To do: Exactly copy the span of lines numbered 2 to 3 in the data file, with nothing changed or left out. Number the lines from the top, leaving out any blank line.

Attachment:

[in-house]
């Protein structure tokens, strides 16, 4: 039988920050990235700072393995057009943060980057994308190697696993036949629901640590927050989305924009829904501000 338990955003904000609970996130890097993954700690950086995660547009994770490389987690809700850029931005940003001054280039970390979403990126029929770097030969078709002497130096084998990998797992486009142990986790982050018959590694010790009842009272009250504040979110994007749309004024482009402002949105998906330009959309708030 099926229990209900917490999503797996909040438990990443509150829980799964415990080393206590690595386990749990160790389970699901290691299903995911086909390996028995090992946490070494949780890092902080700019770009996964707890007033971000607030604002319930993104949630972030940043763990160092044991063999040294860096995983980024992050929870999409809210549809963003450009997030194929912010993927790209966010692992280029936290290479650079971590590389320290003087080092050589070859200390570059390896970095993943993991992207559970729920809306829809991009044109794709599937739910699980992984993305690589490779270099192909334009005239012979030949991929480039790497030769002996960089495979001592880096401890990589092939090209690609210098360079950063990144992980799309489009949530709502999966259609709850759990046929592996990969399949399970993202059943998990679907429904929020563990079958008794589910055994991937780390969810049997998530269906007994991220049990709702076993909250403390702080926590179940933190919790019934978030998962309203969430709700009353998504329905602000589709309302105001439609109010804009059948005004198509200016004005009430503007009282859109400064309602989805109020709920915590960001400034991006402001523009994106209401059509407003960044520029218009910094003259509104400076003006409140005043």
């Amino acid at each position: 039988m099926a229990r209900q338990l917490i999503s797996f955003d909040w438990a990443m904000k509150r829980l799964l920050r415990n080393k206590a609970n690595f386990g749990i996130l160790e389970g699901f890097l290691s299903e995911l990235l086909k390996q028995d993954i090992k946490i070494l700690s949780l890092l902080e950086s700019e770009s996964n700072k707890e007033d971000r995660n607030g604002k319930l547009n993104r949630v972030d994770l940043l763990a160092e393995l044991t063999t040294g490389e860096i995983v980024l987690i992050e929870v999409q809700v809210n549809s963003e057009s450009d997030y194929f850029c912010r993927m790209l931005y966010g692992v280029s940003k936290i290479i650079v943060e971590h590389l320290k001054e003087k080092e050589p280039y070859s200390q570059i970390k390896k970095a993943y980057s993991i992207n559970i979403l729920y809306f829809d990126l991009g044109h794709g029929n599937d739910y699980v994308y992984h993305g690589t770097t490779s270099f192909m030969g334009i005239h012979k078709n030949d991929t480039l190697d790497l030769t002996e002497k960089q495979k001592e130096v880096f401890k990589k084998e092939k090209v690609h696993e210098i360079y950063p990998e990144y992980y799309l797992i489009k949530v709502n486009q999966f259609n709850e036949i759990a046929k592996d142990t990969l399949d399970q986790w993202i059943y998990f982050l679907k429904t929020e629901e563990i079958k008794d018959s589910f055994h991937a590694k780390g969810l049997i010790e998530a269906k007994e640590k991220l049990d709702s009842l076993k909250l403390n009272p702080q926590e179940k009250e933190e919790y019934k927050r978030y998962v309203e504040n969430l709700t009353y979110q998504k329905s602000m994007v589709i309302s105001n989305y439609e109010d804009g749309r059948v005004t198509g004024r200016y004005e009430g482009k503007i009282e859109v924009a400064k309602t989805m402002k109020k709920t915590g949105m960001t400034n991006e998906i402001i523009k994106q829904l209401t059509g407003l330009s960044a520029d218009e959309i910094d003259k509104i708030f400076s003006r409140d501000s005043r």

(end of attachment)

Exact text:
């Protein structure tokens, strides 16, 4: 039988920050990235700072393995057009943060980057994308190697696993036949629901640590927050989305924009829904501000 338990955003904000609970996130890097993954700690950086995660547009994770490389987690809700850029931005940003001054280039970390979403990126029929770097030969078709002497130096084998990998797992486009142990986790982050018959590694010790009842009272009250504040979110994007749309004024482009402002949105998906330009959309708030 099926229990209900917490999503797996909040438990990443509150829980799964415990080393206590690595386990749990160790389970699901290691299903995911086909390996028995090992946490070494949780890092902080700019770009996964707890007033971000607030604002319930993104949630972030940043763990160092044991063999040294860096995983980024992050929870999409809210549809963003450009997030194929912010993927790209966010692992280029936290290479650079971590590389320290003087080092050589070859200390570059390896970095993943993991992207559970729920809306829809991009044109794709599937739910699980992984993305690589490779270099192909334009005239012979030949991929480039790497030769002996960089495979001592880096401890990589092939090209690609210098360079950063990144992980799309489009949530709502999966259609709850759990046929592996990969399949399970993202059943998990679907429904929020563990079958008794589910055994991937780390969810049997998530269906007994991220049990709702076993909250403390702080926590179940933190919790019934978030998962309203969430709700009353998504329905602000589709309302105001439609109010804009059948005004198509200016004005009430503007009282859109400064309602989805109020709920915590960001400034991006402001523009994106209401059509407003960044520029218009910094003259509104400076003006409140005043």
């Amino acid at each position: 039988m099926a229990r209900q338990l917490i999503s797996f955003d909040w438990a990443m904000k509150r829980l799964l920050r415990n080393k206590a609970n690595f386990g749990i996130l160790e389970g699901f890097l290691s299903e995911l990235l086909k390996q028995d993954i090992k946490i070494l700690s949780l890092l902080e950086s700019e770009s996964n700072k707890e007033d971000r995660n607030g604002k319930l547009n993104r949630v972030d994770l940043l763990a160092e393995l044991t063999t040294g490389e860096i995983v980024l987690i992050e929870v999409q809700v809210n549809s963003e057009s450009d997030y194929f850029c912010r993927m790209l931005y966010g692992v280029s940003k936290i290479i650079v943060e971590h590389l320290k001054e003087k080092e050589p280039y070859s200390q570059i970390k390896k970095a993943y980057s993991i992207n559970i979403l729920y809306f829809d990126l991009g044109h794709g029929n599937d739910y699980v994308y992984h993305g690589t770097t490779s270099f192909m030969g334009i005239h012979k078709n030949d991929t480039l190697d790497l030769t002996e002497k960089q495979k001592e130096v880096f401890k990589k084998e092939k090209v690609h696993e210098i360079y950063p990998e990144y992980y799309l797992i489009k949530v709502n486009q999966f259609n709850e036949i759990a046929k592996d142990t990969l399949d399970q986790w993202i059943y998990f982050l679907k429904t929020e629901e563990i079958k008794d018959s589910f055994h991937a590694k780390g969810l049997i010790e998530a269906k007994e640590k991220l049990d709702s009842l076993k909250l403390n009272p702080q926590e179940k009250e933190e919790y019934k927050r978030y998962v309203e504040n969430l709700t009353y979110q998504k329905s602000m994007v589709i309302s105001n989305y439609e109010d804009g749309r059948v005004t198509g004024r200016y004005e009430g482009k503007i009282e859109v924009a400064k309602t989805m402002k109020k709920t915590g949105m960001t400034n991006e998906i402001i523009k994106q829904l209401t059509g407003l330009s960044a520029d218009e959309i910094d003259k509104i708030f400076s003006r409140d501000s005043r």